During 1999, 2000, and 2001, LoveLight staff and volunteers provided tutoring services for children experiencing difficulty in school at a small learning center held at the LoveLight office.  This project was not only beneficial to the students receiving help, but also to the Kent State students involved.
   
The Starchild Center after school adventures in learning program, which operated in 2007 and 2008, was the product of a community effort to help carry out the mission of LoveLight.  Starchild provided an opportunity, within a caring, nurturing, and stimulating environment, for school age children and teens to explore and build upon their strengths and interests as well as overcome barriers to learning.  The Center represented an eclectic model which drew upon the work of a number of educators and practitioners in the field of human development and operated under the guidance of educators and future educators.
Activities included enjoying nutritious snacks in a family-style atmosphere; integrative educational exercises; games; literacy activities; drama; homework help; outdoor play; nature activities; art; stories; and other creative experiences.  Learning profiles for the participants provided guidance for current and future activities.
More than 50 Kent State education students, from educational psychology, phonics, and developmental reading/writing courses assisted at the Center during the Fall 2007 semester, providing rich, diverse experiences and relationships which benefited these future teachers as well as the “Starchildren”.  We were also privileged to have a professional comic book writer visit and share words of encouragement in addition to information regarding his career.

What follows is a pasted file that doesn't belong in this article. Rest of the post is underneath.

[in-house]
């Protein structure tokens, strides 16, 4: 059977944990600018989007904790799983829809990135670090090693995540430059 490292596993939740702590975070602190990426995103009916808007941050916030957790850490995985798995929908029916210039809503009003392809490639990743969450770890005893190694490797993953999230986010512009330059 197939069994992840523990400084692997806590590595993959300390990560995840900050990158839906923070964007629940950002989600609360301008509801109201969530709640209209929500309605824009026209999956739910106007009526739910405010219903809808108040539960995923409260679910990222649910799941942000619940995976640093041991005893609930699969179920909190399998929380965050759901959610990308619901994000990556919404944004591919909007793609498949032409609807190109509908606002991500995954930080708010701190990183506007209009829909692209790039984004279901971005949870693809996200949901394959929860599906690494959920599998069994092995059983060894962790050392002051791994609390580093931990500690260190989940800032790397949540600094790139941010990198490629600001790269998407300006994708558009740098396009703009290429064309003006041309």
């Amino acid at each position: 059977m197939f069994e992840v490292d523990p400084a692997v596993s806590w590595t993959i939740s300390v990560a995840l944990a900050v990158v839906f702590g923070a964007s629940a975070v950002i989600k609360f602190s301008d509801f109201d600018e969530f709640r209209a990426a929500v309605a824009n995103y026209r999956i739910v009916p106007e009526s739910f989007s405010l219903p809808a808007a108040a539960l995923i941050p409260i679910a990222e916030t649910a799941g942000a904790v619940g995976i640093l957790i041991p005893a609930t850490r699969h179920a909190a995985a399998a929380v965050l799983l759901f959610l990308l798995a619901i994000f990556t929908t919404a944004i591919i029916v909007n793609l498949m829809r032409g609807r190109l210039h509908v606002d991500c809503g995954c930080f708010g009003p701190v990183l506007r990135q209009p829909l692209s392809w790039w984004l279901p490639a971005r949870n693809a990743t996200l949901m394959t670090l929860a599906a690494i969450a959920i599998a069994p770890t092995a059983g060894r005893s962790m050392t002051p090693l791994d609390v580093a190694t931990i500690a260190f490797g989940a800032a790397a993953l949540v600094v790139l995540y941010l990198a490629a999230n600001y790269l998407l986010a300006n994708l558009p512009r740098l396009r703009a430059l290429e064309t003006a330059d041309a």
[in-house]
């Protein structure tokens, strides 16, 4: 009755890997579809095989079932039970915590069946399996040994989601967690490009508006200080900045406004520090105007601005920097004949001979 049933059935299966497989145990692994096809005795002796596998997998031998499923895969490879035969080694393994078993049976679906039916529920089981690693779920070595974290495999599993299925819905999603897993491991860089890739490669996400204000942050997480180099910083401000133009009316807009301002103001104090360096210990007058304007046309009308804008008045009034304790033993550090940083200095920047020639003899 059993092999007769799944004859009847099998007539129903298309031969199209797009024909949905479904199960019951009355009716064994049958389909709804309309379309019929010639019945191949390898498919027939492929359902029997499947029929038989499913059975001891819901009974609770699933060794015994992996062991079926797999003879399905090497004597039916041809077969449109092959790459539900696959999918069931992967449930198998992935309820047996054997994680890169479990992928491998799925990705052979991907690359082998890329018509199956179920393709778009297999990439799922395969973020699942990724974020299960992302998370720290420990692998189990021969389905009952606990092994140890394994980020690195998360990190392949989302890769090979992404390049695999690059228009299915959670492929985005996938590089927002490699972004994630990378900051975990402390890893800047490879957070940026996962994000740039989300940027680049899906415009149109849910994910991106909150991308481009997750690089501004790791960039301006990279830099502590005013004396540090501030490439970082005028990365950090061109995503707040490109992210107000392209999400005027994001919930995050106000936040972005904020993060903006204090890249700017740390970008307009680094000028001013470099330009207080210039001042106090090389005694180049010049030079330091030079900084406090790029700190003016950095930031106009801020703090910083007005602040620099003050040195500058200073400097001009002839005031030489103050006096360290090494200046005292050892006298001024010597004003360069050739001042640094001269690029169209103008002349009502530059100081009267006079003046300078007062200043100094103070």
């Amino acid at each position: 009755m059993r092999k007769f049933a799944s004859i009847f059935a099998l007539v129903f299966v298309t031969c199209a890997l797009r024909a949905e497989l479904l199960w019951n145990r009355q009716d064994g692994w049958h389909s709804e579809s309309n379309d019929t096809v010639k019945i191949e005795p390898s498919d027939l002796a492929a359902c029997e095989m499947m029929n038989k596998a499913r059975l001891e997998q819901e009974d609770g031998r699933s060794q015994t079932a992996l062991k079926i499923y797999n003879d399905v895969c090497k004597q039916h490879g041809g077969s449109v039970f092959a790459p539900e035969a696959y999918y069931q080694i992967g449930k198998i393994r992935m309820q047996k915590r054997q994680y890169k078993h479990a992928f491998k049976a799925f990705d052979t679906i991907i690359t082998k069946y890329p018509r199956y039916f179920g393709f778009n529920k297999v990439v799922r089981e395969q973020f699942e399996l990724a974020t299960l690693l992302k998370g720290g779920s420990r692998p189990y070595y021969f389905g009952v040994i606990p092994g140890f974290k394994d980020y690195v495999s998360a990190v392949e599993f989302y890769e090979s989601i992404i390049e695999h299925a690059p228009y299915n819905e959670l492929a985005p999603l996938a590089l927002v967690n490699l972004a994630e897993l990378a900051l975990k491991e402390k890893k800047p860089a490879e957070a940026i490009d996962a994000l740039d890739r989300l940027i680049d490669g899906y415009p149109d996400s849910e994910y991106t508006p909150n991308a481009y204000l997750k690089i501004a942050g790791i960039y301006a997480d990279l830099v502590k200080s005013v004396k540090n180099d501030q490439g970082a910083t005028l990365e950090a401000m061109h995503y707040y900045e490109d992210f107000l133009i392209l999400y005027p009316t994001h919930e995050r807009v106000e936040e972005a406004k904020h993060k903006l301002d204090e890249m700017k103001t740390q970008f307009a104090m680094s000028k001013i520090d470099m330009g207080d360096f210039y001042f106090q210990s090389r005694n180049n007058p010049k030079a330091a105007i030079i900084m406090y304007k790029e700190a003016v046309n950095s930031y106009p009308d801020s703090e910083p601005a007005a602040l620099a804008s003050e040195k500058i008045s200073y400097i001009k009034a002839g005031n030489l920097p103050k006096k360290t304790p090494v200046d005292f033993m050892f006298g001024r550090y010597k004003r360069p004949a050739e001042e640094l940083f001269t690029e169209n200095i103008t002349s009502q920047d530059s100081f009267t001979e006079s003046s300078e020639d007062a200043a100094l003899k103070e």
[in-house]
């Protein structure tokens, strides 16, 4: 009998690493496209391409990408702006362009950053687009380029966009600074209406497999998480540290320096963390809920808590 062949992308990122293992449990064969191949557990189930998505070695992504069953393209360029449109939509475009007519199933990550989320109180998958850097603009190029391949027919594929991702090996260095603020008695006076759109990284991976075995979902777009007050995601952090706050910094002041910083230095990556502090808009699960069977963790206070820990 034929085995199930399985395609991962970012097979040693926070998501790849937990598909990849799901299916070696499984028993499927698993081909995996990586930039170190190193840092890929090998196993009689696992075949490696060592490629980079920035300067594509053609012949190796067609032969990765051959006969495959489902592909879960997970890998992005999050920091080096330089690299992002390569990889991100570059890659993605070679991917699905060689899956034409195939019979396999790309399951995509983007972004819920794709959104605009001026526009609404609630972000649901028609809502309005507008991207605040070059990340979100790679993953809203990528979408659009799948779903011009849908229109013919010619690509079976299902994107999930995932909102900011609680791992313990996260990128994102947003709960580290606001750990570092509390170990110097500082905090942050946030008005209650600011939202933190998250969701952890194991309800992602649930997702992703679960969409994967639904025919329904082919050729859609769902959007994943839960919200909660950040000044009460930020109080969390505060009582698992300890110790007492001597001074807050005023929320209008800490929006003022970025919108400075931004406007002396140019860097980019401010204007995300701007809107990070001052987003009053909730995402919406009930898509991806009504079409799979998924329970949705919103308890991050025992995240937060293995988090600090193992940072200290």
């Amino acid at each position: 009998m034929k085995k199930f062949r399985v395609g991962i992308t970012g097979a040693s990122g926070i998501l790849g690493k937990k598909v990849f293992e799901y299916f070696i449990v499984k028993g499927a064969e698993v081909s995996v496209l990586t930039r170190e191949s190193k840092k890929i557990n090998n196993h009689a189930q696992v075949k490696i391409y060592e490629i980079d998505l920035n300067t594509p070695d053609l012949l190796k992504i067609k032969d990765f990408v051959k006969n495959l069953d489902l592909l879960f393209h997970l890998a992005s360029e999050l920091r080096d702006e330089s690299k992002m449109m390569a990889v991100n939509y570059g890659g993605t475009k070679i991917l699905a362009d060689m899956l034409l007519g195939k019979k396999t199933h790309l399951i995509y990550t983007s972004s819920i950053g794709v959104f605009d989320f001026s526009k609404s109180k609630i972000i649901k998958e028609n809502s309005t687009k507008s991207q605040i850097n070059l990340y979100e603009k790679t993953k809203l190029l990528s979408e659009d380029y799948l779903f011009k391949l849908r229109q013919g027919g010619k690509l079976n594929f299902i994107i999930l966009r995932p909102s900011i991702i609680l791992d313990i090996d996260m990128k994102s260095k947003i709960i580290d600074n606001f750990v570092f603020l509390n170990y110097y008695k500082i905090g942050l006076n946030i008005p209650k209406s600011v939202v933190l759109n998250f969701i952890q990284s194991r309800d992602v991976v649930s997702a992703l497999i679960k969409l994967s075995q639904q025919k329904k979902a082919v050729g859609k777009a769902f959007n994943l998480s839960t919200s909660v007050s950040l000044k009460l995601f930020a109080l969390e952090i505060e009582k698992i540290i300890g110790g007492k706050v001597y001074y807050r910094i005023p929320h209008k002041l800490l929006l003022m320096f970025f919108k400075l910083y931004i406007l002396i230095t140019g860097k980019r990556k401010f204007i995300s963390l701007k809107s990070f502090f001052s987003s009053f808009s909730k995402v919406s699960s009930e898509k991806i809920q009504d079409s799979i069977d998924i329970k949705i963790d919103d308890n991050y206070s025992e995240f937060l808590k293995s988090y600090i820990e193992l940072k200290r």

The various endeavors undertaken by LoveLight, Inc. since its creation have been made possible through the support and cooperation of many individuals and entities. Additional support is needed now as we enter a new, expanded phase of service to the community, the STAR (Service, Teaching, Advocacy, and Research) Institute. Although services will be available to families on a sliding fee basis, we are particularly interested in helping those who lack the financial resources to adequately address the needs of their children who are struggling academically.  Once the Institute is fully operational, we anticipate supporting the STAR Institute through grants, donations, contracts, and fees for service.

During the 2010-2011 school year, an after school tutoring program was provided for elementary students in collaboration with the Pan African Studies Department of Kent State University. Undergraduate students, many of whom are planning to become teachers, worked with younger students in addressing barriers to success, improving academic skills, and providing enrichment experiences. The children also enjoyed a nutritious snack at each session, which was held twice per week.

The first Professional Learning Communities Academy for Northeast Ohio educators was held at Kent State University over the course of the 2010-2011 school year, with over 100 educators attending. The Academy has been repeated during the 2011-2012 and 2012-2013 school years. To date, 280 educators representing 50 schools in 14 districts in Northeast Ohio have attended the PLC Academy. The purpose of the Academy is to help teams of educators to establish sustainable, effective PLCs in their respective schools in order to improve student learning, increase teacher effectiveness, satisfaction, and retention, and support healthy school cultures.

In 2012, LoveLight opened an office at 154 North Water Street in Kent and began the Tutoring PLUS program which is designed to work with students, parents, and teachers to identify and overcome barriers to learning, promote healthful development, and build skills to support participant success in academics as well as life outside of school. A unique feature of the Tutoring PLUS program is the incorporation of Rhythmic Movement Training and other exercises, as appropriate.

A major goal in 2013 is the purchase and transformation of a former restaurant in Franklin Township to house the STAR Institute which will include a child development and learning center as well as other programs serving the community.


Who We Are
Website Builder